There is no shortage of examples of black people being targeted and terrorized for their non-violent efforts against racism and inequality, and now we can add our own president to the list of instigators.
Earlier this week, while talking to a crowd in Louisville, Kentucky, Donald Trump responded to a recent article published by The Bleacher Report, which revealed that NFL player and Black Lives Matter activist Colin Kaepernick hasn't yet signed with a team. Taking responsibility for Kaepernick not being signed, Trump gloated to the crowd,
It was reported that NFL owners don't want to pick him up because they don't want to get a nasty tweet from Donald Trump. Do you believe that? I just saw that. I just saw that.
You heard that correctly. The man who is charged with protecting the rights and freedoms of all Americans publicly bragged that he used intimidation to sway the politics of the NFL, and harmed the career of a man who was exercising his free speech by taking a knee during the National Anthem before games as a show of solidarity with Black Lives Matter and as a stand against police brutality.
Sadly, with this recent public display, the president now joined the ranks of many white people who, instead of promoting democracy and freedom, participate in terrorism against black people for attempting to stand against their own oppression.
Some Historical Context
Since Africans arrived upon the shores of America as enslaved people, they have dutifully and even non-violently fought for their rights to be free and equal citizens in the eyes of the law and white people in general.
In an effort to secure freedom or better treatment, black slaves employed various tactics from running away to work slowdowns, and very infrequently resorted to violence. By the Reconstruction Era, after slaves were declared free people, African-Americans took a stand against racism and inequality by becoming educated, marrying and starting families and holding government office. This radical protest against inequality was met with swift backlash from whites who formed paramilitary groups to disenfranchise black voters, attack the black community and ultimately usher in the era of Jim Crow that would force the segregation of black and white people.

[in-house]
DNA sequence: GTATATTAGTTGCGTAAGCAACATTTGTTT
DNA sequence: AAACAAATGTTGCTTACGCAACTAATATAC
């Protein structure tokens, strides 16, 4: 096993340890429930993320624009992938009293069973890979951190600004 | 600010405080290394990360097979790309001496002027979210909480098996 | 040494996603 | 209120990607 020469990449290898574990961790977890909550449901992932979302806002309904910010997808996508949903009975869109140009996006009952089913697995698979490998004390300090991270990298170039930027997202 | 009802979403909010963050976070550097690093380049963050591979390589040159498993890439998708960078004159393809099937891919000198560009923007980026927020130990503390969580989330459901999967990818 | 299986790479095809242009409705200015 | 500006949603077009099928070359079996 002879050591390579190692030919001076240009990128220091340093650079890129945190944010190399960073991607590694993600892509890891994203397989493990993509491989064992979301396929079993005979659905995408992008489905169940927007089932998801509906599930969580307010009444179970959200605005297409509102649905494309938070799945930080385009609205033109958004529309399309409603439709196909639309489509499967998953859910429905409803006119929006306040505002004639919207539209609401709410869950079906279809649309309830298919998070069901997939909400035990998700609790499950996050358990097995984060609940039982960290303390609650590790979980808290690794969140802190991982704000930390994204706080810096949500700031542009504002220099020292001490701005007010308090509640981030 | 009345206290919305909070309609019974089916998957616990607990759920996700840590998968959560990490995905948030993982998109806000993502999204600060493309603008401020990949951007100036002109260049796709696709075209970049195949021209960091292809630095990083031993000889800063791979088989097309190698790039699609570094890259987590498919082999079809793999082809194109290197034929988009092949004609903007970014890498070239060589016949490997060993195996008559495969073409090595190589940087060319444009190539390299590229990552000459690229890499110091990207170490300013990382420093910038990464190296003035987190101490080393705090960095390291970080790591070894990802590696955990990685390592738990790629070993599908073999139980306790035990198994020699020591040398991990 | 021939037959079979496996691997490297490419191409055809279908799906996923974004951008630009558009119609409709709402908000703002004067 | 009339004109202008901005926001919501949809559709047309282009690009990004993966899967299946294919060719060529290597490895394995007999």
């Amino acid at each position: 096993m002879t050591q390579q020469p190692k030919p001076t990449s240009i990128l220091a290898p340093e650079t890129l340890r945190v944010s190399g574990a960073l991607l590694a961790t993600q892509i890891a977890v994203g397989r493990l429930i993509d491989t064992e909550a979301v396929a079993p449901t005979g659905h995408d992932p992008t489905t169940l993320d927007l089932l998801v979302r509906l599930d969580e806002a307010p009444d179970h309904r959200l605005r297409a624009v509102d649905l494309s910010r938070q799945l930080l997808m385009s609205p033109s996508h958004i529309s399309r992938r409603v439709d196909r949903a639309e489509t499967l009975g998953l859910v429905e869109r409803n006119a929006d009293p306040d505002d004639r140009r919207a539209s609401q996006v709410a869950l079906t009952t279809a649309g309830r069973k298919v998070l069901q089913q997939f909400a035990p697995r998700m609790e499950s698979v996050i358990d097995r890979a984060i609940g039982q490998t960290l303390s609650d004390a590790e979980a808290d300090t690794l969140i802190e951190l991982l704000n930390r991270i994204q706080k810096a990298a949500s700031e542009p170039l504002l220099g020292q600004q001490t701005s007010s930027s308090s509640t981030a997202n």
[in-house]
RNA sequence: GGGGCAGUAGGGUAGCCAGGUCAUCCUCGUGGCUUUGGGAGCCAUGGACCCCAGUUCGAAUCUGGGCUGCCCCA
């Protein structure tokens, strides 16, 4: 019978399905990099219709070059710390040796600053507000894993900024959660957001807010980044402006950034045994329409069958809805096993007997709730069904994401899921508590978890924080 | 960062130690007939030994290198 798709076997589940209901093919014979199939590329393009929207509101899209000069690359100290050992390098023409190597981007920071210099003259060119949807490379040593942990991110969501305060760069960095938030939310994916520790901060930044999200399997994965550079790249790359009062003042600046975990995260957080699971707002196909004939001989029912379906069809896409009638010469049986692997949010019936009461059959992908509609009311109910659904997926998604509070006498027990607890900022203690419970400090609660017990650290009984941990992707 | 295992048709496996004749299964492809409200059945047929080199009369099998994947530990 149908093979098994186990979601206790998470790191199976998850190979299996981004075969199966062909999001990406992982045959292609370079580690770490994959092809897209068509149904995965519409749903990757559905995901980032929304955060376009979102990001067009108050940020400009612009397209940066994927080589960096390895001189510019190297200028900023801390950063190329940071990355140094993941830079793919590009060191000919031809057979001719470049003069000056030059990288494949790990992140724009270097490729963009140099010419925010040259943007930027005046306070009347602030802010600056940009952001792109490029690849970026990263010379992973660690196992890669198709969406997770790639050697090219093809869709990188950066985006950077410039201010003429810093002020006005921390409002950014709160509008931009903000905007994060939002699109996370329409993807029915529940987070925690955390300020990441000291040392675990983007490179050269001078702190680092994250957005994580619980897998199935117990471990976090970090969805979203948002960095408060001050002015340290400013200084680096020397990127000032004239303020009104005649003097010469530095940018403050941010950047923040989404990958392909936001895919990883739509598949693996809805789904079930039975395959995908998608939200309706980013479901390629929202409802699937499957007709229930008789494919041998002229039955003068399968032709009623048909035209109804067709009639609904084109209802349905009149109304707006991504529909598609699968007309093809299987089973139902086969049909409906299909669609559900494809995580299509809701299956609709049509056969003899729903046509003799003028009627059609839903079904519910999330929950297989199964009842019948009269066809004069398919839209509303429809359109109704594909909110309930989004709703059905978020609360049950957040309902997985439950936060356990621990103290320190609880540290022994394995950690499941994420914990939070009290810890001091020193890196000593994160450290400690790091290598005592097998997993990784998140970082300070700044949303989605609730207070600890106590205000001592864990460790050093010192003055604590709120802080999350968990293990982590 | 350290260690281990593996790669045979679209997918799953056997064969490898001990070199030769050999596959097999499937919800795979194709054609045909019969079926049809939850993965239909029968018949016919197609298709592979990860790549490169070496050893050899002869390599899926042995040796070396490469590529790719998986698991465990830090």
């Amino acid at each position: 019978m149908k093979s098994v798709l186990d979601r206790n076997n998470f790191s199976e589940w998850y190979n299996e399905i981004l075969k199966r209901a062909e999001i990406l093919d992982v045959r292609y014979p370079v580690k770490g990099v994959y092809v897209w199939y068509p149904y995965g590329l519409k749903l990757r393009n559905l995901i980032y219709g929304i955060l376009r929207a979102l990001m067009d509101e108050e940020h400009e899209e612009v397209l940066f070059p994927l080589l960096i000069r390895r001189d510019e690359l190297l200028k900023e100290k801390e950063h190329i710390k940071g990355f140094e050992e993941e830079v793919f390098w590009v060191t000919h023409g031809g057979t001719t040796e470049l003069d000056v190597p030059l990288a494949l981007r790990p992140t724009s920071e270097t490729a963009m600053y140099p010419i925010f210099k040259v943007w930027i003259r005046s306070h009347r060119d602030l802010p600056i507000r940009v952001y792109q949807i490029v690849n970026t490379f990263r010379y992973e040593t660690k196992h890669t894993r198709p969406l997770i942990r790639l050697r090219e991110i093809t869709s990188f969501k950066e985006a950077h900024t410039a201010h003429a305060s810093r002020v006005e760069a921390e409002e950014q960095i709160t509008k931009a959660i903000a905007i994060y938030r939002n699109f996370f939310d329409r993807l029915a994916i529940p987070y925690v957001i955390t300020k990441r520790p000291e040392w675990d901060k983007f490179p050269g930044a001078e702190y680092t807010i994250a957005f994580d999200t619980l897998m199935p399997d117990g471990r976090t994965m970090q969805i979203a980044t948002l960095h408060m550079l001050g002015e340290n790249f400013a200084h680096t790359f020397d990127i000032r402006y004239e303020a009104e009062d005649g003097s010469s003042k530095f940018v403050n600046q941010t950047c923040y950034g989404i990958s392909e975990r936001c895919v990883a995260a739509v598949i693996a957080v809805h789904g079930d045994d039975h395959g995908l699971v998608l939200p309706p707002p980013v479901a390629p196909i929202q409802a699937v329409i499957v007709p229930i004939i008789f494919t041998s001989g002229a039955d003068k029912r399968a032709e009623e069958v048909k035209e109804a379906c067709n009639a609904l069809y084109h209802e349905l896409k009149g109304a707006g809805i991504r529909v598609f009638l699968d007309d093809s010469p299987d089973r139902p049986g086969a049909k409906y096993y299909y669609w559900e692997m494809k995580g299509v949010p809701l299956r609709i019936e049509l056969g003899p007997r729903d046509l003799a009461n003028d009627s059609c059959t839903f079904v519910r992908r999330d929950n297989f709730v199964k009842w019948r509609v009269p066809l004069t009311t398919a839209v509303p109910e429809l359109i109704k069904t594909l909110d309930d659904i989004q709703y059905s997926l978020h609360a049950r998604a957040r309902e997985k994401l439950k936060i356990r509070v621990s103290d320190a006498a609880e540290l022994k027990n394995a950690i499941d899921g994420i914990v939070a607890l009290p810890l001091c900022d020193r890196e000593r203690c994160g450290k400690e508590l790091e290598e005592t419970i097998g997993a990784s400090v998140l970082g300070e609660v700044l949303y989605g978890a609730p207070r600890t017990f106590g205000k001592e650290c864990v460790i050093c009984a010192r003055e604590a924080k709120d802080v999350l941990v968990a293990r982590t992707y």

This does not mean, however, that one must look so far back into America's history to find examples of terrorism being employed against black people fighting for their freedom. When black people organized and created their own successful, thriving neighborhood in Tulsa, Oklahoma known as “Black Wall Street” in response to segregation, whites from a neighboring town burned it practically into oblivion and murdered hundreds of its residents.
In another attempt to establish independence in 1985, a few black residents of Philadelphia established MOVE, a black liberation group who lived communally and often exercised their freedom of speech by engaging in protests against discrimination, racism and police brutality. MOVE's headquarters (a home on a residential street) was bombed by the Philadelphia police after a standoff, which resulted in the death of 11 of its members, including five children.
During the Civil Rights Era, black people were jailed, assassinated, publicly discredited by organizations like the CIA and FBI, branded terrorists, cut off from economic opportunity and threatened with death for merely refusing to sit at the back of buses, leave lunch counters, stand against inequality in the form of Jim Crow and other discriminatory practices or merely exercising their right to free speech. Many athletes were among them.
When Muhammad Ali became a champion of Civil Rights, who also objected to the Civil War, he was barred from participation in his sport for three years during his prime.
During the 1968 Summer Olympics, gold medalist Tommie Smith and bronze medalist John Carlos, two American black runners, raised their black-gloved fists in the air, in silent protest of America's racism, and were expelled from the Games.
What's Happening Right Now
More recently, in the early 2000s, black families who accumulated income, sought the American Dream and looked to banks for help were targeted for predatory subprime mortgages, which ultimately lead to widespread foreclosures in black communities, crippling tax-bases and destroying entire neighborhoods.
In 2008, After Barack Obama—a hardworking, Harvard-educated black man—was elected president, America saw a dramatic 250 percent surge in right-wing extremists and militias. Black Lives Matter was branded a terrorist organization by the right and its members are often subject to arrests by the state, despite advocating for peaceful protest.
Back when Kaepernick first began his protest and took a knee during the National Anthem, white America urged him to find a better way to protest, but based on America's history, the truth is one does not exist.
Whether black people pull themselves up by the bootstraps, take to the streets in peaceful protest, sit, stand or kneel, they are met with swift backlash and terrorism. The Black desire to fulfill the America dream — pursue life, liberty and happiness — continues to be threatened by racism and inequality, and instead of our president viewing this as a hinderance to democracy, he has cosigned and enabled it.
Donald Trump has stood upon a public platform and told Americans that terrorizing a black person for standing up for his own rights is not only OK, but commendable and worthy of applause.
If both the NFL and President of the United States of America continue their attack on Kaepernick for expressing his political beliefs, they may very well be attacking the very foundation upon which this great nation was built: American democracy. Sadly, for African-Americans, that foundation is already shaky and this may threaten a complete collapse.